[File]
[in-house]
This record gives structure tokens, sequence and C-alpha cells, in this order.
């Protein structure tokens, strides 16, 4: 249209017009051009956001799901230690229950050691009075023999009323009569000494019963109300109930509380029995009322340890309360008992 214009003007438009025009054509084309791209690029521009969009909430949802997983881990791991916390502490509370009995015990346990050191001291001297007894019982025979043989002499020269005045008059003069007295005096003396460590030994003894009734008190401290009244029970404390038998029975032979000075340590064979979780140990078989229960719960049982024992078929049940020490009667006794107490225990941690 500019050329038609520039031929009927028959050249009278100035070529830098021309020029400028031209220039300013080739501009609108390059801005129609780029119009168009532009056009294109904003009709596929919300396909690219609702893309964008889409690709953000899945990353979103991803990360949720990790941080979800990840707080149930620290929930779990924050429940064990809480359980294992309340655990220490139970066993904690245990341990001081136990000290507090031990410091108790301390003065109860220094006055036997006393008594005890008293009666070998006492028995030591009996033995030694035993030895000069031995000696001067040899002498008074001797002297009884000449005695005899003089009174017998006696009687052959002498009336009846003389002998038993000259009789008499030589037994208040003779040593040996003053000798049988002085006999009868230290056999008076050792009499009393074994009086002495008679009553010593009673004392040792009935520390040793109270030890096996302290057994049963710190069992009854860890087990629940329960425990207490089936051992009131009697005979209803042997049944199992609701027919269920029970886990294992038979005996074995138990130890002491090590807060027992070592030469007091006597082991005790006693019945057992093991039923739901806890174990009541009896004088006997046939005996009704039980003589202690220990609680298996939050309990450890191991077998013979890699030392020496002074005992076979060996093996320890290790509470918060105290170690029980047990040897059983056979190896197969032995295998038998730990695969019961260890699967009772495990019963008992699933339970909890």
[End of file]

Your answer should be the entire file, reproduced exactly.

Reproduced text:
[in-house]
This record gives structure tokens, sequence and C-alpha cells, in this order.
């Protein structure tokens, strides 16, 4: 249209017009051009956001799901230690229950050691009075023999009323009569000494019963109300109930509380029995009322340890309360008992 214009003007438009025009054509084309791209690029521009969009909430949802997983881990791991916390502490509370009995015990346990050191001291001297007894019982025979043989002499020269005045008059003069007295005096003396460590030994003894009734008190401290009244029970404390038998029975032979000075340590064979979780140990078989229960719960049982024992078929049940020490009667006794107490225990941690 500019050329038609520039031929009927028959050249009278100035070529830098021309020029400028031209220039300013080739501009609108390059801005129609780029119009168009532009056009294109904003009709596929919300396909690219609702893309964008889409690709953000899945990353979103991803990360949720990790941080979800990840707080149930620290929930779990924050429940064990809480359980294992309340655990220490139970066993904690245990341990001081136990000290507090031990410091108790301390003065109860220094006055036997006393008594005890008293009666070998006492028995030591009996033995030694035993030895000069031995000696001067040899002498008074001797002297009884000449005695005899003089009174017998006696009687052959002498009336009846003389002998038993000259009789008499030589037994208040003779040593040996003053000798049988002085006999009868230290056999008076050792009499009393074994009086002495008679009553010593009673004392040792009935520390040793109270030890096996302290057994049963710190069992009854860890087990629940329960425990207490089936051992009131009697005979209803042997049944199992609701027919269920029970886990294992038979005996074995138990130890002491090590807060027992070592030469007091006597082991005790006693019945057992093991039923739901806890174990009541009896004088006997046939005996009704039980003589202690220990609680298996939050309990450890191991077998013979890699030392020496002074005992076979060996093996320890290790509470918060105290170690029980047990040897059983056979190896197969032995295998038998730990695969019961260890699967009772495990019963008992699933339970909890």